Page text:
This song, in terms of answering one’s questions, relates to a struggle with tragedy. The song is written from the point of view of a pilot on an airplane. The pilot understands at one point that the plane is going to crash and that it is the pilot’s fault. But for a split second in this realization, the pilot is the only one who knows the plane is going down, and the other 135 passengers are still unaware. The pilot tells himself that “there is no need to worry” and that “this has happened before” in trying to avoid accepting imminent disaster to come. This can be traced to Voltaire’s Candide in connecting it to the Lisbon earthquake. In chapter five, the philosopher Pangloss explains that the tragedy is for the best in trying to comfort the many victims of the earthquake. This philosophy seems askew, seeing as a victim of massive earthquake will and should have trouble accepting that the destruction of everything he or she cared about was simply for the best. It is a convenient philosophy for some, yet it does not necessarily take into account the whole of the society and only works to please someone in particular, ideally the one not involved in the tragedy.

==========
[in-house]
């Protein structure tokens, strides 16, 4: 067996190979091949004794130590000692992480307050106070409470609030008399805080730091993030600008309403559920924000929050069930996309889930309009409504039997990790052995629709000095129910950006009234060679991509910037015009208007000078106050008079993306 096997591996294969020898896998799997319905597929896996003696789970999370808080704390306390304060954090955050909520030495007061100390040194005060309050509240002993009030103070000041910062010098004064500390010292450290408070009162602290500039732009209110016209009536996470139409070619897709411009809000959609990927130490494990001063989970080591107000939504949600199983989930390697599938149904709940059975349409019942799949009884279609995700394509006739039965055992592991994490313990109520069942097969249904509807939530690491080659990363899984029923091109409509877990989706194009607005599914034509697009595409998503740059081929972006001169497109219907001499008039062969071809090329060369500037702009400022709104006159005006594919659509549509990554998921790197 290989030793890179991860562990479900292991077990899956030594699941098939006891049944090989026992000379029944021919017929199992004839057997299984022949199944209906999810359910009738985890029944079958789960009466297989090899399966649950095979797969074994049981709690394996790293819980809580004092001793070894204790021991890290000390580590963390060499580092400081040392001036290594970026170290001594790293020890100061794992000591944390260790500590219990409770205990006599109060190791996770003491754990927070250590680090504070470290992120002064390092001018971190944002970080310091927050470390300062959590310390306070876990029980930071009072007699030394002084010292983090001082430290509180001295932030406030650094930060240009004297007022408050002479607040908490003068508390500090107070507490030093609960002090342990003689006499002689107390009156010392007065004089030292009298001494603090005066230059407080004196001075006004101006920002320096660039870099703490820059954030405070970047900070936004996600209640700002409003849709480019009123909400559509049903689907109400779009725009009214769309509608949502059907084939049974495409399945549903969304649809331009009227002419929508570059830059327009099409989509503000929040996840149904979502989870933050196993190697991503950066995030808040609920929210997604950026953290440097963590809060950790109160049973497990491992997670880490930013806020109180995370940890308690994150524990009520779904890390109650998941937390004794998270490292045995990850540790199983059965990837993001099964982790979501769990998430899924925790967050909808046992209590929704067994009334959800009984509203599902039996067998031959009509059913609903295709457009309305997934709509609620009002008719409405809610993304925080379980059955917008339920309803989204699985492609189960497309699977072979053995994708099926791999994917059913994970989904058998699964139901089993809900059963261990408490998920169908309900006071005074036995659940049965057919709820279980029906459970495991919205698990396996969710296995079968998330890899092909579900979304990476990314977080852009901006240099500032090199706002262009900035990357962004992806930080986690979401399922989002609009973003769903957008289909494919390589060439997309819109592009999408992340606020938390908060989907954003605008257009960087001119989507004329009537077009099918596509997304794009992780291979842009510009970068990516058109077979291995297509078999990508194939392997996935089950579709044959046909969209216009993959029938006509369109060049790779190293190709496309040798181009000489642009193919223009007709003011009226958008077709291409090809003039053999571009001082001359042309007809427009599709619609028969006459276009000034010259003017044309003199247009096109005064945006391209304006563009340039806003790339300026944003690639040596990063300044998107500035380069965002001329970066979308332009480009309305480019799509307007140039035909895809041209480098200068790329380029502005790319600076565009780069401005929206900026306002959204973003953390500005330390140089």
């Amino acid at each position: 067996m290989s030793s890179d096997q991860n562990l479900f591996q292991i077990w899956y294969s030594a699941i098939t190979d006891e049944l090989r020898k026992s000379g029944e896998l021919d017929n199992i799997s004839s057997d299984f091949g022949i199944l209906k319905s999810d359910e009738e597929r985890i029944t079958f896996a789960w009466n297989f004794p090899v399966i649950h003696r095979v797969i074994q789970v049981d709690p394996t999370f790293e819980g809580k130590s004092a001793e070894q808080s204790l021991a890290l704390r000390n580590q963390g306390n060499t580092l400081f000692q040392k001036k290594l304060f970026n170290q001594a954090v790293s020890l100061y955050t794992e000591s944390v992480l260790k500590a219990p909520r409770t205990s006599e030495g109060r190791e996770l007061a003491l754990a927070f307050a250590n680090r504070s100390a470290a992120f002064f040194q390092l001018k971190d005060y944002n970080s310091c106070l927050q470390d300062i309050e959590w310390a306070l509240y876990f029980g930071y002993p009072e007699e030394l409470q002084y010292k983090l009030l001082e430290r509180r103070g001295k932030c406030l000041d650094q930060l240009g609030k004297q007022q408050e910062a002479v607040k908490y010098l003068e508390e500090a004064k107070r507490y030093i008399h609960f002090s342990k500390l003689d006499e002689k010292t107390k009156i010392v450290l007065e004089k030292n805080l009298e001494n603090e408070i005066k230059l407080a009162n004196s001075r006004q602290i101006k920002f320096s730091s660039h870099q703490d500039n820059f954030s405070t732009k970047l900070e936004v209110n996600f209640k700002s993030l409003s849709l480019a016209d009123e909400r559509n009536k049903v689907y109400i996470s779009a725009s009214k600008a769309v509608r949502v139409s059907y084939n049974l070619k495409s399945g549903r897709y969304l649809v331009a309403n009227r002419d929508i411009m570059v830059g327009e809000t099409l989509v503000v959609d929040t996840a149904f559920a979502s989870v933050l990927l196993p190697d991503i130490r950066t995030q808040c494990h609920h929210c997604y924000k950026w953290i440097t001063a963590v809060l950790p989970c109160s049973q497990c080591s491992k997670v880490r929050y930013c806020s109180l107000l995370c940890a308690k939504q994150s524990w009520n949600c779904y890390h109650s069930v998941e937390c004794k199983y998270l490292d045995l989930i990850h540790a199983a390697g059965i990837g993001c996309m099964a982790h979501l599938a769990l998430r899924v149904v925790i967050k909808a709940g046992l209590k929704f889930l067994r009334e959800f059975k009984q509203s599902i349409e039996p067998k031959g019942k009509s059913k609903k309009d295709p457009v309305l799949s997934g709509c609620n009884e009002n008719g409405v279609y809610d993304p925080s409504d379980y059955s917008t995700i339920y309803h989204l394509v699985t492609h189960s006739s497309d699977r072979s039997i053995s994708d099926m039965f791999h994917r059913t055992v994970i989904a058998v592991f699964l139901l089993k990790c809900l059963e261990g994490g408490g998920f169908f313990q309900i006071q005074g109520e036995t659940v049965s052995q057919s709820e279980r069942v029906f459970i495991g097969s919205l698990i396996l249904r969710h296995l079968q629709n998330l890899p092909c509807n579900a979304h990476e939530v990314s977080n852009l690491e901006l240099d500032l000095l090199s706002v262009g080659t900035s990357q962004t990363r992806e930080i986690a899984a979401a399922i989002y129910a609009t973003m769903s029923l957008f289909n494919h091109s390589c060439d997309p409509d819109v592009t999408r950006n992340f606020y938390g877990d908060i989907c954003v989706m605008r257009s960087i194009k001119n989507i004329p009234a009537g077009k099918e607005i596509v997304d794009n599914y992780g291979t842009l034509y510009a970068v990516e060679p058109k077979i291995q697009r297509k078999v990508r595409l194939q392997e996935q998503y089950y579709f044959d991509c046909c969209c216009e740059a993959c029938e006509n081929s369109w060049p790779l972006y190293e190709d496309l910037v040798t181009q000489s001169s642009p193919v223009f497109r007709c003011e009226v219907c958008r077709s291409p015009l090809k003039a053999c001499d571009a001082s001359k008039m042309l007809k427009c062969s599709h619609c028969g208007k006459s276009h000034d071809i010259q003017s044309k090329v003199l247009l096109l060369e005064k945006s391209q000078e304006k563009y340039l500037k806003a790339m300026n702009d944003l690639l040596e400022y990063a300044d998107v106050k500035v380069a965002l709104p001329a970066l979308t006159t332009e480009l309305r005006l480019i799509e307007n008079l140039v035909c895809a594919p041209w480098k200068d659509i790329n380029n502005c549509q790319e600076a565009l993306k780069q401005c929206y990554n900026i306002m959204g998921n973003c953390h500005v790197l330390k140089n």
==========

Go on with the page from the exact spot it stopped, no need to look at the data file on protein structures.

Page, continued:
With proper funding, this three track EP could become a full-fledged ten to twelve track album. The album would address more issues, branching our past our already existing discussion of struggle with oppression, inner harmony, and tragedy. We could delve further into the idea of struggle itself, the idea of confusion that comes along with it, and also touch on the concept of finally reaching a point of satisfaction, or, the so-called “light at the end of the tunnel.” This would give listeners a deeper and therein more effective perspective than a simple three track EP. The funding would be used mainly for in-studio development, mastering, and means for a broader instrumentation platform. It would also be used to research methods for pushing our work out into society, so that it might be more accessible and attainable by listeners. Right now, without funding, our EP is limited in that it was recorded and produced to the best of Kevin Legall’s ability with amateur software and recording tools. It also does not have the same capacity to become noticed and listened to on a broad scale. This could change with proper funding, which we hope will allow for the music to serve its purpose. This purpose is to provide words and music of sanctum for those encountering the same struggles and questions discussed above. I want to again stress why Tall & Flightless feels that music is an important thing to acknowledge not only as art, but also as a means for people to receive a perspective that does not stratify, lower, oppress, or “other” other groups of people in ways that political regimes and established philosophies might.